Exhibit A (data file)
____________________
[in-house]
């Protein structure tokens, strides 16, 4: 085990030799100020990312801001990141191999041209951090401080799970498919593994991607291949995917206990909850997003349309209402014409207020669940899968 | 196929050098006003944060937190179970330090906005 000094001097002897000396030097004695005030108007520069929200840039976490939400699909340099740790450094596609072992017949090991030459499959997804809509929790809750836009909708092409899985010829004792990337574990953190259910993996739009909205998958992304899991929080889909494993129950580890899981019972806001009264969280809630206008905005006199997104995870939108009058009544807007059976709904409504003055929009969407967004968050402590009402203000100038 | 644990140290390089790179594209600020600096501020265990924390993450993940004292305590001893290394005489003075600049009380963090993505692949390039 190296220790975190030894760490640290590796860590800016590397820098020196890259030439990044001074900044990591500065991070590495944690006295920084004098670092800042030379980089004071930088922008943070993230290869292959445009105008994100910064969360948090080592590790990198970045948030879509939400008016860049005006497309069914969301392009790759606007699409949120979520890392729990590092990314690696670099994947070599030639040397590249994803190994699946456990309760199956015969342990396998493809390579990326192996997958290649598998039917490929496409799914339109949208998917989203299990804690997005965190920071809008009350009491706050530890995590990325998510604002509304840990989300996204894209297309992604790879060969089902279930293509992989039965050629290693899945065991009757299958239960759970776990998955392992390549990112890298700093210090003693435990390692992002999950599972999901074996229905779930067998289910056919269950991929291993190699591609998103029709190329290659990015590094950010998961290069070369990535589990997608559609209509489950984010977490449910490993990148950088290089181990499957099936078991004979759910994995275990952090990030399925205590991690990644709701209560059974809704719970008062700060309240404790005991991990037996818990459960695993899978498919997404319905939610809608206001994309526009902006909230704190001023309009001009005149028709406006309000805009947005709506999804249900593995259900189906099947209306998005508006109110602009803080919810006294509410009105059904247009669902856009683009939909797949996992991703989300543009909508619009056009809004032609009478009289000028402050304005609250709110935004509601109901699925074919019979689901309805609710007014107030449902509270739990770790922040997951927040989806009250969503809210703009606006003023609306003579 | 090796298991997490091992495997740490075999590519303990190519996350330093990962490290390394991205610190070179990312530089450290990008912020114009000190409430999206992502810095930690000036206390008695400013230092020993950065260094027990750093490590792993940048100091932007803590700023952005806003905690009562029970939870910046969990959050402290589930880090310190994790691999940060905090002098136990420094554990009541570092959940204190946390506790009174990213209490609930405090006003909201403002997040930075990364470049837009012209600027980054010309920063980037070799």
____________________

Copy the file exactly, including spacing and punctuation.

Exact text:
[in-house]
């Protein structure tokens, strides 16, 4: 085990030799100020990312801001990141191999041209951090401080799970498919593994991607291949995917206990909850997003349309209402014409207020669940899968 | 196929050098006003944060937190179970330090906005 000094001097002897000396030097004695005030108007520069929200840039976490939400699909340099740790450094596609072992017949090991030459499959997804809509929790809750836009909708092409899985010829004792990337574990953190259910993996739009909205998958992304899991929080889909494993129950580890899981019972806001009264969280809630206008905005006199997104995870939108009058009544807007059976709904409504003055929009969407967004968050402590009402203000100038 | 644990140290390089790179594209600020600096501020265990924390993450993940004292305590001893290394005489003075600049009380963090993505692949390039 190296220790975190030894760490640290590796860590800016590397820098020196890259030439990044001074900044990591500065991070590495944690006295920084004098670092800042030379980089004071930088922008943070993230290869292959445009105008994100910064969360948090080592590790990198970045948030879509939400008016860049005006497309069914969301392009790759606007699409949120979520890392729990590092990314690696670099994947070599030639040397590249994803190994699946456990309760199956015969342990396998493809390579990326192996997958290649598998039917490929496409799914339109949208998917989203299990804690997005965190920071809008009350009491706050530890995590990325998510604002509304840990989300996204894209297309992604790879060969089902279930293509992989039965050629290693899945065991009757299958239960759970776990998955392992390549990112890298700093210090003693435990390692992002999950599972999901074996229905779930067998289910056919269950991929291993190699591609998103029709190329290659990015590094950010998961290069070369990535589990997608559609209509489950984010977490449910490993990148950088290089181990499957099936078991004979759910994995275990952090990030399925205590991690990644709701209560059974809704719970008062700060309240404790005991991990037996818990459960695993899978498919997404319905939610809608206001994309526009902006909230704190001023309009001009005149028709406006309000805009947005709506999804249900593995259900189906099947209306998005508006109110602009803080919810006294509410009105059904247009669902856009683009939909797949996992991703989300543009909508619009056009809004032609009478009289000028402050304005609250709110935004509601109901699925074919019979689901309805609710007014107030449902509270739990770790922040997951927040989806009250969503809210703009606006003023609306003579 | 090796298991997490091992495997740490075999590519303990190519996350330093990962490290390394991205610190070179990312530089450290990008912020114009000190409430999206992502810095930690000036206390008695400013230092020993950065260094027990750093490590792993940048100091932007803590700023952005806003905690009562029970939870910046969990959050402290589930880090310190994790691999940060905090002098136990420094554990009541570092959940204190946390506790009174990213209490609930405090006003909201403002997040930075990364470049837009012209600027980054010309920063980037070799």